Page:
Blue Jays manager John Gibbons was also asked for his reaction during his pre-game media availability.
"(Arencibia's) got a right to say what he wants, you know," Gibbons said. "But he does get chiselled pretty good — from the cheap seats."
Gibbons added that Arencibia has been doing a solid job defensively.
"You guys were raving about the bullpen the last couple weeks," he told reporters. "Who's catching the bullpen? I mean the starters are struggling and he's catching the starters, but he's also catching the bullpen. I mean if you're going to be fair about things then let's be fair."
Arencibia took shots at the careers of both Zaun and Hayhurst on the morning radio show.
He suggested Zaun, a former catcher, used performance-enhancing drugs and "was able to stick around as a below-average player in the major leagues."
Zaun spent 16 years in the big leagues, including five seasons with Toronto, batting .252 in his career.
He was mentioned in the 2007 Mitchell Report on the use of steroids in baseball but the accusations have never been proven and he has said in the past that he didn't violate baseball's drug policy.
Zaun weighed in during a late afternoon segment on The Fan.
"I actually kind of giggled when I heard him," said Zaun. "I can understand how frustrated he is. If I was him, I would be too if I was playing the way he's playing."
He was also asked about the PED allegations.
"I never failed a drug test in my career," Zaun said. "People can write all the things they want to say about you, it doesn't mean they're true."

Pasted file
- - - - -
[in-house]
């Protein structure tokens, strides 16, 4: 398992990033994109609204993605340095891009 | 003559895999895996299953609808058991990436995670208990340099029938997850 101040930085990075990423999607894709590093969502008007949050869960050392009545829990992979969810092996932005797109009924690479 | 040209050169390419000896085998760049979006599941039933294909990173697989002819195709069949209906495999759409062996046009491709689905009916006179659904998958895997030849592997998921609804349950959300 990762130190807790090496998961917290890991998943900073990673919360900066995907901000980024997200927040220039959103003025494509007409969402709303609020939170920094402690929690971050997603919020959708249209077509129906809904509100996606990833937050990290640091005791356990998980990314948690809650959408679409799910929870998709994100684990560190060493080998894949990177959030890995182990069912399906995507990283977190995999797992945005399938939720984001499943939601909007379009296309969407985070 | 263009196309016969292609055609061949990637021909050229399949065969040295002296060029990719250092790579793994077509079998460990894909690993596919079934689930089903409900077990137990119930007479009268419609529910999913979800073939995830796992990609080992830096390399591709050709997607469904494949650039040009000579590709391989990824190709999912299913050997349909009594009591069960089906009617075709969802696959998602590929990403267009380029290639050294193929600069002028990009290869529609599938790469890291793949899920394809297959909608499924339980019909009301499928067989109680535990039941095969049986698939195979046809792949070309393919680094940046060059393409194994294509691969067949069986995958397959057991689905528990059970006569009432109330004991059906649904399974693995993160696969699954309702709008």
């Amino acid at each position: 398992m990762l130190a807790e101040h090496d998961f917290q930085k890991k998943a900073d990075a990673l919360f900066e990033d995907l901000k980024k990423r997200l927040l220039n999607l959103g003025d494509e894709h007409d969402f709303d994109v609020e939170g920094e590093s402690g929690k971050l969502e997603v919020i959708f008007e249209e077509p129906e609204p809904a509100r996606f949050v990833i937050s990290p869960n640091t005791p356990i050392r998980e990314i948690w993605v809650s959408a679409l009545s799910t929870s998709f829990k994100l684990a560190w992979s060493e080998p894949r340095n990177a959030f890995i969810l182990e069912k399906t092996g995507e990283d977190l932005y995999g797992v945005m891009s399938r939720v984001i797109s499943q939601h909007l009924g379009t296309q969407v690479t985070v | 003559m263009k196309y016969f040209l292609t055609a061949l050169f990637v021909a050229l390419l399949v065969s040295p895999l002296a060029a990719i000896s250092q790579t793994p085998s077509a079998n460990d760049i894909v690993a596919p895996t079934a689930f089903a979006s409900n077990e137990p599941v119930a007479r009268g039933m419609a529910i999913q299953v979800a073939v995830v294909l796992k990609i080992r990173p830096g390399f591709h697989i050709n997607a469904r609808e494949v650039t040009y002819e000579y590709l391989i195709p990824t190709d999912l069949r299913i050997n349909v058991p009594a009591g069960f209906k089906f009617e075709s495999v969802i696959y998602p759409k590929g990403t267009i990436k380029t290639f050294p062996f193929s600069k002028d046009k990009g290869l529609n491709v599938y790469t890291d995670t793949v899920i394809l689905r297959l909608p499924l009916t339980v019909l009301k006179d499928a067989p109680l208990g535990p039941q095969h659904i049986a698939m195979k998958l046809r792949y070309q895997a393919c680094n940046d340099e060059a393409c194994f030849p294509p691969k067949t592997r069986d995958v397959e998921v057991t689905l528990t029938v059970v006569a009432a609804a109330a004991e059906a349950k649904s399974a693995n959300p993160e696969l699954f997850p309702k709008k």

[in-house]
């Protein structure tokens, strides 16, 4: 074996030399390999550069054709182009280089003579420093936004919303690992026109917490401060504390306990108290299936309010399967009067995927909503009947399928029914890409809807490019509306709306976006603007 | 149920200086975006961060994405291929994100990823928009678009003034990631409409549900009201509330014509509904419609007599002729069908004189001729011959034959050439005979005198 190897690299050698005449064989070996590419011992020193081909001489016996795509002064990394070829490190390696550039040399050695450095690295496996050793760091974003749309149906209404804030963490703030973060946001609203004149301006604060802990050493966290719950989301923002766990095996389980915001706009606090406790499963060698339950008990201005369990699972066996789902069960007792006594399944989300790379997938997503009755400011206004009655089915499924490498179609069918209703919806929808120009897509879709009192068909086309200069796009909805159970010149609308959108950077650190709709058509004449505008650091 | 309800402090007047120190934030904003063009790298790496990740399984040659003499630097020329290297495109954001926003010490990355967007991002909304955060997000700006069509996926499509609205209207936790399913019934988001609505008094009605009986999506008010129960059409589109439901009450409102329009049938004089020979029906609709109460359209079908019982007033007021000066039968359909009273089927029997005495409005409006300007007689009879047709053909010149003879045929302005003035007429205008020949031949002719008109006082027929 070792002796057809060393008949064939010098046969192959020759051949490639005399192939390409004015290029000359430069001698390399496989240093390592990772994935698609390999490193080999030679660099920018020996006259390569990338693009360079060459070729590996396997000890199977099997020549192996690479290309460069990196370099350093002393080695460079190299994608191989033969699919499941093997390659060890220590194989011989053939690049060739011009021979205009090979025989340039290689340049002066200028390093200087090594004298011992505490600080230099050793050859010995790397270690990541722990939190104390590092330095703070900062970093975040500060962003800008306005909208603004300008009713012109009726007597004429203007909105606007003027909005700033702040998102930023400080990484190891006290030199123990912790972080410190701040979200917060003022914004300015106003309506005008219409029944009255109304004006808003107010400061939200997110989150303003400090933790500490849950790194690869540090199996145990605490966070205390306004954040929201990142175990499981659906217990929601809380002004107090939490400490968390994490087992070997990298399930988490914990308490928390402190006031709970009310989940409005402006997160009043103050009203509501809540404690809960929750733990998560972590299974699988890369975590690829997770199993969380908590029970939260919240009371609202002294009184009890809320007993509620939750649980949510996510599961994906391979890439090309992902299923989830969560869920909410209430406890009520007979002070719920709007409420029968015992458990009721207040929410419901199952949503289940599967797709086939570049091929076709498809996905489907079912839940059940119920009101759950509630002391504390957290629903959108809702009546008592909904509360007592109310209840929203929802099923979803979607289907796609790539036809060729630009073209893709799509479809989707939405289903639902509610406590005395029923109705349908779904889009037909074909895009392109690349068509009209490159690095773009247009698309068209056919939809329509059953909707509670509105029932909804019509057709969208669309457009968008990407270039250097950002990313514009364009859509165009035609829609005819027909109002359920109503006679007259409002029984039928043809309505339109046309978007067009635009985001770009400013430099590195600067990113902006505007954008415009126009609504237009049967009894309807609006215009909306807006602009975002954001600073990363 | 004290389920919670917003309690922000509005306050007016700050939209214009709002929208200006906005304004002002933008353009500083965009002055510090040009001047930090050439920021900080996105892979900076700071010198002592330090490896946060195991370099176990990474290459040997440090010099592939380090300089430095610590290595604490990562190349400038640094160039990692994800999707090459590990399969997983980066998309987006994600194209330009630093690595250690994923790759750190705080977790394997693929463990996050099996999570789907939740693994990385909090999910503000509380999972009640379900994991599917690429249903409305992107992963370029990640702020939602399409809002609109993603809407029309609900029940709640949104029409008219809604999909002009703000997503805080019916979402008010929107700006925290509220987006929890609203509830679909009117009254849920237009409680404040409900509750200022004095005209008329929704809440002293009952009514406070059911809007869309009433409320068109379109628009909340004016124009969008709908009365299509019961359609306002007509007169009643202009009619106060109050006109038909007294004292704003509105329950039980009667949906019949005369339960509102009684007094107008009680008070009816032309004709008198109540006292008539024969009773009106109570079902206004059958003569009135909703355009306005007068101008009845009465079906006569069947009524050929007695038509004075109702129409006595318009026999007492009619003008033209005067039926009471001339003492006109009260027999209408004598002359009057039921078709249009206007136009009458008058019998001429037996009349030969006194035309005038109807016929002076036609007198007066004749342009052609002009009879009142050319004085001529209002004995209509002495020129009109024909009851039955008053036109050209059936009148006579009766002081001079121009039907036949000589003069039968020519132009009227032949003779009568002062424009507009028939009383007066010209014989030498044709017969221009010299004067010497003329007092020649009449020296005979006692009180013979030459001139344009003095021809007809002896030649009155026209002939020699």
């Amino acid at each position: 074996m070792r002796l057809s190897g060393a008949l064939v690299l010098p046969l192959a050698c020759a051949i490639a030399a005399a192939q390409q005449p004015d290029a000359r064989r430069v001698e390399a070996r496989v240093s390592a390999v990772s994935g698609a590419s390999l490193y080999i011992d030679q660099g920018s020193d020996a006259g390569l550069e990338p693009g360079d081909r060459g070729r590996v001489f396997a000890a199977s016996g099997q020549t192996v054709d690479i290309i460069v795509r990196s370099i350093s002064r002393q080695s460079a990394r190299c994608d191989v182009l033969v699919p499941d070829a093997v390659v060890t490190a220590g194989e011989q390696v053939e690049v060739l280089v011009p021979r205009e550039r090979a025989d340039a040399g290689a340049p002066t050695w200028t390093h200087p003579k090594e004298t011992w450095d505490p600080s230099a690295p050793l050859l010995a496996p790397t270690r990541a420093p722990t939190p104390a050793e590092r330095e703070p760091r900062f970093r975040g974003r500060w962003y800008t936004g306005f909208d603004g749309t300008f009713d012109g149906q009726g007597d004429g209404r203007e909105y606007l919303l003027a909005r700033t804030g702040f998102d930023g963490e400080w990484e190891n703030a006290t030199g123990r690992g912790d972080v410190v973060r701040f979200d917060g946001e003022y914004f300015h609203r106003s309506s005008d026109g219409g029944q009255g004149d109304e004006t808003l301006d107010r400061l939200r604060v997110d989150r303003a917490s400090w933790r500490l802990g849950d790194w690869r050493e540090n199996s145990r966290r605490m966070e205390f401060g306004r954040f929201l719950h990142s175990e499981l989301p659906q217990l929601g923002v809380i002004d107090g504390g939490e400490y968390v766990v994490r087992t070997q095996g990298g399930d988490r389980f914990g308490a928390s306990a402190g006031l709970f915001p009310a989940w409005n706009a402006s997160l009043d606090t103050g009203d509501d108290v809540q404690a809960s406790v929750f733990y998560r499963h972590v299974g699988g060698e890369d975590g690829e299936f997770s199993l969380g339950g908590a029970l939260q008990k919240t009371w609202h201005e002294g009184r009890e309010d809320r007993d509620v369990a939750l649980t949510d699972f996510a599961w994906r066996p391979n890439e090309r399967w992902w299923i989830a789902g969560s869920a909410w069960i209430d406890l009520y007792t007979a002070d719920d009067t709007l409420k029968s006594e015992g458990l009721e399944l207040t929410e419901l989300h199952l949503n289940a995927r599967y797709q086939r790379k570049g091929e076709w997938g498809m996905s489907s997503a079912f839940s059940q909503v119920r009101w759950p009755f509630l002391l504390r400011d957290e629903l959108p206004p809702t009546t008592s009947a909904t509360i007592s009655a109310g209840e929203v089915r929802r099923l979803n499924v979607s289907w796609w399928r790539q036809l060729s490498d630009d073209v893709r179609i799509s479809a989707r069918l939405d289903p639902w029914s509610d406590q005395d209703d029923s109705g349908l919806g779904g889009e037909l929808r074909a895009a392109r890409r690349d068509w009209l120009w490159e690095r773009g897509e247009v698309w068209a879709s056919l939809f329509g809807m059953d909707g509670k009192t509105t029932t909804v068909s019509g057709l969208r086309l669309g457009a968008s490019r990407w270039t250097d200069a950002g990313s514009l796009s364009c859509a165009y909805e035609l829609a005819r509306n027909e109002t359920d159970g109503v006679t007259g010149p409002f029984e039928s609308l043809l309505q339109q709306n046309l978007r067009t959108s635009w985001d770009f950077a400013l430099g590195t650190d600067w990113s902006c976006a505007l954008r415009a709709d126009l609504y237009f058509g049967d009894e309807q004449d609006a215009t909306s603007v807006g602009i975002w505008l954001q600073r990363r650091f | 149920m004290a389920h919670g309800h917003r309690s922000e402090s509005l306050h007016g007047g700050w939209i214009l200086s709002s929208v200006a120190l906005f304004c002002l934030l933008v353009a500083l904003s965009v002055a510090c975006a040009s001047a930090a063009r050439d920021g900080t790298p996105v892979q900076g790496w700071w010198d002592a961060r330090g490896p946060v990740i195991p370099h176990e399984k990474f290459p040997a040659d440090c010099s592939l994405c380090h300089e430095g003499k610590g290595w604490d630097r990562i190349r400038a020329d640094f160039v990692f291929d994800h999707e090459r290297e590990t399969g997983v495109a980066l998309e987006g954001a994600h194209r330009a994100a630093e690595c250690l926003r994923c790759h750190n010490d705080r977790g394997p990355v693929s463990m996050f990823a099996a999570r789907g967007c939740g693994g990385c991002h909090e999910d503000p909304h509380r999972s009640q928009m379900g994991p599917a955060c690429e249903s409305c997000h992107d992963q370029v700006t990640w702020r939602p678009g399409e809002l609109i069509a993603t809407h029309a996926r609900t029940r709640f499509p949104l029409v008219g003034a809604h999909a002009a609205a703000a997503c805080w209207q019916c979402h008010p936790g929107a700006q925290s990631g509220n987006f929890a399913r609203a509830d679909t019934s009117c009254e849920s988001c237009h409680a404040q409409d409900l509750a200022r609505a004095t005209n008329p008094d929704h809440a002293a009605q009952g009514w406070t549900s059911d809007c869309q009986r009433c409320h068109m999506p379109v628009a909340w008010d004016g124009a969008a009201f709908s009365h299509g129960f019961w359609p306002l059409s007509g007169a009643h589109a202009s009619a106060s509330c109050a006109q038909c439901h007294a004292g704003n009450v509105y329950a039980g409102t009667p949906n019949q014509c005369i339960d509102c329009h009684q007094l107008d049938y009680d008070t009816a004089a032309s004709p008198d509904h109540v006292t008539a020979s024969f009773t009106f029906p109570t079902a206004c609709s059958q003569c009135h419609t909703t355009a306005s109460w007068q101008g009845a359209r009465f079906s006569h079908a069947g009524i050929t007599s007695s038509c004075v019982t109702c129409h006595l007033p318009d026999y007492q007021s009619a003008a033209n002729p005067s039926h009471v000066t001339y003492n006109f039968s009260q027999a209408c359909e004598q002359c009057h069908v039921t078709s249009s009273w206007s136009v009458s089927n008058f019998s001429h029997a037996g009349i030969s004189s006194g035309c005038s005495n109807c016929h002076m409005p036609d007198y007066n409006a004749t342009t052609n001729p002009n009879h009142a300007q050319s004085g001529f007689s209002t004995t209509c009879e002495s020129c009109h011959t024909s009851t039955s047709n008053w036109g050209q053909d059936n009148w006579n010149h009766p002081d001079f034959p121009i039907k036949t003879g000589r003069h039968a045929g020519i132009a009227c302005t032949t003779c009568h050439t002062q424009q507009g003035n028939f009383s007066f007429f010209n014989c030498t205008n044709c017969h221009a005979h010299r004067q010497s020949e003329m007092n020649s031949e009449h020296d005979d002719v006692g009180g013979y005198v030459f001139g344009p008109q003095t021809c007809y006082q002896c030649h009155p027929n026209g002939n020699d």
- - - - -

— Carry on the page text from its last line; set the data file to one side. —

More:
"I've made a lot of mistakes in my life, done and said a lot of things but that was over the line," he added. "You can be upset with my analysis of your play all you want to but to flat out say those kinds of things on air publicly, that's out of bounds."
Zaun, who said he hasn't talked to Arencibia since he made the comments, added that it would be bad if he and Hayhurst tried to "skew the numbers in order to paint a rosy picture of his performance."
"On-base percentage is low, batting average is low, runners in scoring position batting average is low, he's got more passed balls than walks," Zaun said. "What kind of picture am I supposed to paint?"
"On the other side of the coin," he added, "I'm the guy who tells fans to get off his back when he has a passed ball or doesn't throw somebody out because, let's be honest, he doesn't have a catching instructor."
Zaun said that Arencibia came to him for help during his first appearance at a big-league spring training camp.
"He's got my phone number, he's got my email address," said Zaun. "I sit in the same place watching batting practice every single day. If he had a problem with something I said he probably should have come to me privately."
During his radio appearance, Arencibia called Hayhurst, a former pitcher, "another guy who had below-average baseball tools."
Hayhurst pitched just over 39 innings in his major-league career, posting a 5.72 earned-run average. He also spent eight seasons in the minors.
"I feel bad for fans that they have to listen to that stuff," Arencibia said. "Maybe they could give the fans the knowledge to understand why this play turned out the way it did or why this could have been a mistake."
Hayhurst said major-leaguers need to have a thick skin.
"I don't think you can survive in the big leagues and not understand that when you play bad, you're going to draw criticism," he said.
He added that he can handle the shots from Arencibia.
"I don't think it's completely fair some of the things he said, but I can take it and I'm fine with it," said Hayhurst. "I hope that he feels better about it now and I hope that he goes on and has a more productive season."
Arencibia said that he takes tremendous pride in his job and can often be found studying film before and after games.
"I care a ton," he said. "No one is harder on myself than me. I said what I said and it's nothing to back away from."